Jump to ContentJump to Main Navigation
Journeys on ScreenTheory, Ethics, Aesthetics$
Users without a subscription are not able to see the full content.

Louis Bayman and Natália Pinazza

Print publication date: 2018

Print ISBN-13: 9781474421836

Published to Edinburgh Scholarship Online: September 2019

DOI: 10.3366/edinburgh/9781474421836.001.0001

Show Summary Details
Page of

PRINTED FROM EDINBURGH SCHOLARSHIP ONLINE (www.edinburgh.universitypressscholarship.com). (c) Copyright Edinburgh University Press, 2022. All Rights Reserved. An individual user may print out a PDF of a single chapter of a monograph in ESO for personal use.date: 06 July 2022

Brief Encounters: The Railway Station on Film

Brief Encounters: The Railway Station on Film

(p.36) Chapter 2 Brief Encounters: The Railway Station on Film
Journeys on Screen

Lucy Mazdon

Edinburgh University Press

This chapter examines the cinematic representation of the railway station, examining the different ways in which the space and iconography of the station have been used in film to represent cultural integration, transformation and/or friction. The station is both physical space and symbol or metaphor for cultural encounter of all kinds: encounter engendered by travel and tourism, conflict and displacement, memory and identity. One of the very earliest moving pictures, the Lumière brothers’ Arrivée d’un train à la gare de La Ciotat (France, 1896), puts a station at its heart reminding us of the shared origins of both cinema and the modern station in the nineteenth century and presaging the countless filmic representations of the station which would ensue. Via close analysis of David Lean’s seminal ‘station’ film, Brief Encounter (1945) the chapter examines the reasons for this cinematic fascination with the railway station and examines this film’s particular representations of journeys, encounters and identities.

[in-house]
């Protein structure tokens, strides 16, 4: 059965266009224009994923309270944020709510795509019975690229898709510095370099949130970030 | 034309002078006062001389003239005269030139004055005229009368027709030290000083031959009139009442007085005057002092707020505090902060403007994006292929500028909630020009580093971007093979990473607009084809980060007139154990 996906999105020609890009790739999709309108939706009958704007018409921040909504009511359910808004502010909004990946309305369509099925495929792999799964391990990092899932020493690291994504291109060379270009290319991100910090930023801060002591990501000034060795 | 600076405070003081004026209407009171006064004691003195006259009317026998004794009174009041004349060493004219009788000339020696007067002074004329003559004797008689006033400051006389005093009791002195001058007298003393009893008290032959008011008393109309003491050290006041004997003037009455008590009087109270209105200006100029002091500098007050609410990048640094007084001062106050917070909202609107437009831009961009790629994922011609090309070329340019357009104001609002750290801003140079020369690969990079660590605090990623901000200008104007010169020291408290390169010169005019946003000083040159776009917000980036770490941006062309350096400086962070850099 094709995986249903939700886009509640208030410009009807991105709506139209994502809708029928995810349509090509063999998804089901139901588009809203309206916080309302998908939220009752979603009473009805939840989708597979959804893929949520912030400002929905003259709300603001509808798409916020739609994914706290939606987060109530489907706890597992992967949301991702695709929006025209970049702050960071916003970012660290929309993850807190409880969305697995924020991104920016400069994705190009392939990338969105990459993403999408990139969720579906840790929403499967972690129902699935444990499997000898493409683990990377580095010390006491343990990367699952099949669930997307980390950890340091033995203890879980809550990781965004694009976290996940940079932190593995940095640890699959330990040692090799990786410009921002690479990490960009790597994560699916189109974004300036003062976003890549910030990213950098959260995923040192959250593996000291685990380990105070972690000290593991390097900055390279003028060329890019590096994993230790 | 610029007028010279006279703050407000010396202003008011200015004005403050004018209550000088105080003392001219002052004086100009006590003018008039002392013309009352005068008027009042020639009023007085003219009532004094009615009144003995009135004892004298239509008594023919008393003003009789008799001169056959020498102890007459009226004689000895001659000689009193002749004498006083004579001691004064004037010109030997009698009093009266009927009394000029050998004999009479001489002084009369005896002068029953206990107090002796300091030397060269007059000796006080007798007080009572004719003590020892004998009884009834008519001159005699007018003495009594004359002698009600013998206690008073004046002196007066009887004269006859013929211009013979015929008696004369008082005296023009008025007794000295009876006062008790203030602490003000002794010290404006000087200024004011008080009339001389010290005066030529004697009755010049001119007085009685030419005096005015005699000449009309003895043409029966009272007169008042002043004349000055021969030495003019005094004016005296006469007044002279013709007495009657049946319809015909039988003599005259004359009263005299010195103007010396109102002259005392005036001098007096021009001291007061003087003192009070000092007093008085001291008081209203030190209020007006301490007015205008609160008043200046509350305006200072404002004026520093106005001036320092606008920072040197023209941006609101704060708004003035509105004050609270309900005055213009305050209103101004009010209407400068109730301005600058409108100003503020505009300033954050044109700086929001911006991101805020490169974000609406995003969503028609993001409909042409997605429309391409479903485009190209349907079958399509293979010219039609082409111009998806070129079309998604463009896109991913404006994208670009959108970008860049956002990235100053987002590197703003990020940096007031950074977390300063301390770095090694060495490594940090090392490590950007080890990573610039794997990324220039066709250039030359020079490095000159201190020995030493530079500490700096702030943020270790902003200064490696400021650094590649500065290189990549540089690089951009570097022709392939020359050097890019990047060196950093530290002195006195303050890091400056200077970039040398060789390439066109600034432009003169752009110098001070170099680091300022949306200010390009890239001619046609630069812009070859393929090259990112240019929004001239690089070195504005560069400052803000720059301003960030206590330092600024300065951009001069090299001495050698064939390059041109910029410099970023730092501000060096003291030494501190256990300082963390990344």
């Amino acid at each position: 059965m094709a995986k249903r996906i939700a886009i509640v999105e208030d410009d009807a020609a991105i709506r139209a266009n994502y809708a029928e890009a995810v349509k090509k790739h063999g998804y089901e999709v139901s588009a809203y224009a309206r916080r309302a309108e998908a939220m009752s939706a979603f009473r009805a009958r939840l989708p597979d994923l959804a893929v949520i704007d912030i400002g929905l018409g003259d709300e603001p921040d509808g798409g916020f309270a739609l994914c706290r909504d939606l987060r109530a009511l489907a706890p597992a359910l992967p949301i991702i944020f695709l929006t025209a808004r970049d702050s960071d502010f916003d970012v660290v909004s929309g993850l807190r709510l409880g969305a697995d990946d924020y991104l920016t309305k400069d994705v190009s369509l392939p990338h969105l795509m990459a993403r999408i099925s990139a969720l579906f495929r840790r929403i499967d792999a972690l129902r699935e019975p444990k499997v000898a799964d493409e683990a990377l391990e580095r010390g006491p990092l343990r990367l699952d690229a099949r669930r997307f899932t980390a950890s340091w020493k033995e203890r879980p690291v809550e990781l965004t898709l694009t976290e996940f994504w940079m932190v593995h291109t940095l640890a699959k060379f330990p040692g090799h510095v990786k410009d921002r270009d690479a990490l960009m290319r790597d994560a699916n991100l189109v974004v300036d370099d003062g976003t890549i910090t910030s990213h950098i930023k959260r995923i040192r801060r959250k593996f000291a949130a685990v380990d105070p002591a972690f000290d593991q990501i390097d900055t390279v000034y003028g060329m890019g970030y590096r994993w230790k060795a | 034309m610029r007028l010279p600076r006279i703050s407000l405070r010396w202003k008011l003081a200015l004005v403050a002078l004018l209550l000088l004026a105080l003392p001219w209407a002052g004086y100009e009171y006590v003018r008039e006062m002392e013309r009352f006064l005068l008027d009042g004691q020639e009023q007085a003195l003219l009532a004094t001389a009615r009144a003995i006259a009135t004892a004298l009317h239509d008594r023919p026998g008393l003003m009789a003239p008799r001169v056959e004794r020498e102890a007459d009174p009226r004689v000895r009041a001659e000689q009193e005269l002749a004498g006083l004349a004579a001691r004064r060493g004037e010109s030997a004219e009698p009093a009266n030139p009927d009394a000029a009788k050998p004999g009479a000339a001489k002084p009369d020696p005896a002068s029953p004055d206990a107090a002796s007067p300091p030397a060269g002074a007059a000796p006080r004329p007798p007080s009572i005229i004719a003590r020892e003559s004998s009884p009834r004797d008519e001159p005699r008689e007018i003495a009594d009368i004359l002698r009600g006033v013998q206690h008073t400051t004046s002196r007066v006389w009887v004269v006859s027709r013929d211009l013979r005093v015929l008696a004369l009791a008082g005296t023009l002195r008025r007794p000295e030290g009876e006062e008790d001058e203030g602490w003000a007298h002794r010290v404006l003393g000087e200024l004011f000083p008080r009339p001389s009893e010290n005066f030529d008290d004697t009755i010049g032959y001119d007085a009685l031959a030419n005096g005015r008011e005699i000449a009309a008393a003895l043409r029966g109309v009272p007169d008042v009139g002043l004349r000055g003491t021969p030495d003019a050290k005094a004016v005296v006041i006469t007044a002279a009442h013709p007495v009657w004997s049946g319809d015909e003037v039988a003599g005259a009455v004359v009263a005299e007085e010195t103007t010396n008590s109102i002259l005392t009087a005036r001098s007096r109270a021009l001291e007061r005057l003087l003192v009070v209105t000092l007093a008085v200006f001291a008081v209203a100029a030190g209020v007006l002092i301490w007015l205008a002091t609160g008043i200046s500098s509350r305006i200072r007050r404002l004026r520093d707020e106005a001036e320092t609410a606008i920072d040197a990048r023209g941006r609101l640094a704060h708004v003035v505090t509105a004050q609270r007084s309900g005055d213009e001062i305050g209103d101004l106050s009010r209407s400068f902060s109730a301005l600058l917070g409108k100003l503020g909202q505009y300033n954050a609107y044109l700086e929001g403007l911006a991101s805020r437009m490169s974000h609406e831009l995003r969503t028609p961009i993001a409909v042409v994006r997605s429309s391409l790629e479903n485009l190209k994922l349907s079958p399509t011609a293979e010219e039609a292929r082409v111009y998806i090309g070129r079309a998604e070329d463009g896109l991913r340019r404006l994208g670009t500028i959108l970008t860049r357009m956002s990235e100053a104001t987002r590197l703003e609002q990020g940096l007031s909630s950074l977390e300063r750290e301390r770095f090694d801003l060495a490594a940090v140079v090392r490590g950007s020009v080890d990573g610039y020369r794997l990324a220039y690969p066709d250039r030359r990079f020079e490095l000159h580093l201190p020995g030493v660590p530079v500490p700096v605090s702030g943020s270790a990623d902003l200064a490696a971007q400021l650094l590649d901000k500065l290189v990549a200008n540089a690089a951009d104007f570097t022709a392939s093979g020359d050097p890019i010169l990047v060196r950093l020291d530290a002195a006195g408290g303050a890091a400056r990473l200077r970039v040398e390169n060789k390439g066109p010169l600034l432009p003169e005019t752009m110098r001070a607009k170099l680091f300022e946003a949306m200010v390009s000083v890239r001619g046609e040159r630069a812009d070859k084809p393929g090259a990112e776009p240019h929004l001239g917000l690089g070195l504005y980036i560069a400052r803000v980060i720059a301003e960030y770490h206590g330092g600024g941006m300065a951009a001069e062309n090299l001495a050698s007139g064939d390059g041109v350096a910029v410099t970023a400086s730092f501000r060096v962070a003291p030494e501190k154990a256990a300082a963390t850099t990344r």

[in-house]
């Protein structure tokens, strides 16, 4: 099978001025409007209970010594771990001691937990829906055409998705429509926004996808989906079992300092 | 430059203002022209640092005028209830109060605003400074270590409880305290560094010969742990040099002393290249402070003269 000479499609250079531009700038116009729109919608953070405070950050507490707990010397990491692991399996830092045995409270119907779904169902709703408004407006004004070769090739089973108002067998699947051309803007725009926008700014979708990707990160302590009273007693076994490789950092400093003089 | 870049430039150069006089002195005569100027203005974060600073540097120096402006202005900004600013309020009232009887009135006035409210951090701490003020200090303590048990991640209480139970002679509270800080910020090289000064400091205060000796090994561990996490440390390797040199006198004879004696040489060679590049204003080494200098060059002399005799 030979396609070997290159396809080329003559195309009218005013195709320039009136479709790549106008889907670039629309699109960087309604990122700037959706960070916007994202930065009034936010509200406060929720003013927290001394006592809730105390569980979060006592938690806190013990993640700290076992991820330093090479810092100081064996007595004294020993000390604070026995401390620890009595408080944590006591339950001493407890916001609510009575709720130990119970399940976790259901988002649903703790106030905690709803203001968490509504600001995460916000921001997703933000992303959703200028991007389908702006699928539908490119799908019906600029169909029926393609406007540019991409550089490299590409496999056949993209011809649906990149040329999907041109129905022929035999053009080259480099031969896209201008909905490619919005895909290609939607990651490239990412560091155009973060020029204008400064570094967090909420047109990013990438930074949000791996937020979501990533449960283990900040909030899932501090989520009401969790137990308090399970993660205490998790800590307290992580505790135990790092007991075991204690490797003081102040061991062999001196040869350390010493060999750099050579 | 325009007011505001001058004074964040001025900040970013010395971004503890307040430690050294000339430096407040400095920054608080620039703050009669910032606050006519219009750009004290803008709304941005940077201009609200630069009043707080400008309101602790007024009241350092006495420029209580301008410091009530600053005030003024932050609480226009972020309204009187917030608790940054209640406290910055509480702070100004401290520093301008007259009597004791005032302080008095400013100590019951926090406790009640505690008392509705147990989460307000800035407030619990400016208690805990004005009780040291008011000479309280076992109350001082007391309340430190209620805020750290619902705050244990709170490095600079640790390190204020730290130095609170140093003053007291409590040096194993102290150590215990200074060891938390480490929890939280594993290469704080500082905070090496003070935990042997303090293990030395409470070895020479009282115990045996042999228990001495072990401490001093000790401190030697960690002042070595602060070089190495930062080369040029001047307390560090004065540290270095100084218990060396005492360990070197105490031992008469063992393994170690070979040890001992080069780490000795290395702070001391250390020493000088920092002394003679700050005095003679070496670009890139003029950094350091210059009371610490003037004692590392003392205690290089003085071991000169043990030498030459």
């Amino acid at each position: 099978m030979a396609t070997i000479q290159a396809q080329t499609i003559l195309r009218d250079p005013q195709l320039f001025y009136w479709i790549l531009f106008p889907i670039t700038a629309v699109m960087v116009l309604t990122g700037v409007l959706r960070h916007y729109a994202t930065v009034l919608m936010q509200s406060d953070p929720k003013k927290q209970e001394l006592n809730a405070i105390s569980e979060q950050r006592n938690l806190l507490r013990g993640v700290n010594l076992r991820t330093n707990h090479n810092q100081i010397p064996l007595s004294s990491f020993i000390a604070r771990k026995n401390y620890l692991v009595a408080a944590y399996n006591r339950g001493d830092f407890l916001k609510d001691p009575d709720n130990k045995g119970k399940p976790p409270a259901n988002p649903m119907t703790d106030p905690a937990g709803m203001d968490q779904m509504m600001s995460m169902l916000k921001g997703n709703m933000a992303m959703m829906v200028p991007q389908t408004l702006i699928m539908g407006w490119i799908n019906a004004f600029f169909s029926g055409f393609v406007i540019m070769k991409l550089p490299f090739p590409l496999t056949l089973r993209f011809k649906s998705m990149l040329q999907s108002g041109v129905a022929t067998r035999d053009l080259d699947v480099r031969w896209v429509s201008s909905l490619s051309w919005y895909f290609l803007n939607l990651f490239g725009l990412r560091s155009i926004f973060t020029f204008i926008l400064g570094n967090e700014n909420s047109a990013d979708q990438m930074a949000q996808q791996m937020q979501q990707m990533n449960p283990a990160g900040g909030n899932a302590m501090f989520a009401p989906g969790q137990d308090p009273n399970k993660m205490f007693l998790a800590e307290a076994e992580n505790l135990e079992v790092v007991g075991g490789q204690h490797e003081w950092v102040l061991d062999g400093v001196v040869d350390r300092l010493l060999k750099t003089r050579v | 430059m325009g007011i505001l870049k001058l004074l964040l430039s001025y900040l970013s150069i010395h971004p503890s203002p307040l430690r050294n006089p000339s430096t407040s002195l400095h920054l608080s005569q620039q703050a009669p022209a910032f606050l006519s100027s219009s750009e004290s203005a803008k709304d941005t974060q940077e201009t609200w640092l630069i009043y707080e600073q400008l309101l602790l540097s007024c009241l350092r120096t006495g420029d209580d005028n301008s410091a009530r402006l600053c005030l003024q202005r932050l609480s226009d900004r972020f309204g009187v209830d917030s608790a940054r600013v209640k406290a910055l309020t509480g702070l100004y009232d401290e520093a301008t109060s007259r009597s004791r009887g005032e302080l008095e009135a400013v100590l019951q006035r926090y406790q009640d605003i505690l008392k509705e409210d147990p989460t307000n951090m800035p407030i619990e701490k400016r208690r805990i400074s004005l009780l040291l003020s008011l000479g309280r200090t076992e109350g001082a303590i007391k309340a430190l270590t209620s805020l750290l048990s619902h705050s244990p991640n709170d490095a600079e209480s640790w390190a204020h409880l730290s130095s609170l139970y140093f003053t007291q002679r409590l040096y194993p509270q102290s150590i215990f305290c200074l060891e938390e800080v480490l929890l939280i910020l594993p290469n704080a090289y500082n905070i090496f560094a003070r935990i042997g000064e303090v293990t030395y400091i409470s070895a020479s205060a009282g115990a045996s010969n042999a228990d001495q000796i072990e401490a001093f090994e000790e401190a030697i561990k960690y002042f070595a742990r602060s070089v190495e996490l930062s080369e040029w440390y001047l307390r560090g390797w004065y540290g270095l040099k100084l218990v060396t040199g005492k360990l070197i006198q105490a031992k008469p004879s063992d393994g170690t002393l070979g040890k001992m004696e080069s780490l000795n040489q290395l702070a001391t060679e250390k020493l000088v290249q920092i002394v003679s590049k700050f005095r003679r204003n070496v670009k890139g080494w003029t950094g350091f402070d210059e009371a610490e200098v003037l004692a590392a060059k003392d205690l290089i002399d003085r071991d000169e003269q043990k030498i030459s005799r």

Keywords:   Railway station, Journey, Encounter, Brief Encounter, David Lean

Edinburgh Scholarship Online requires a subscription or purchase to access the full text of books within the service. Public users can however freely search the site and view the abstracts and keywords for each book and chapter.

Please, subscribe or login to access full text content.

If you think you should have access to this title, please contact your librarian.

To troubleshoot, please check our FAQs, and if you can't find the answer there, please contact us.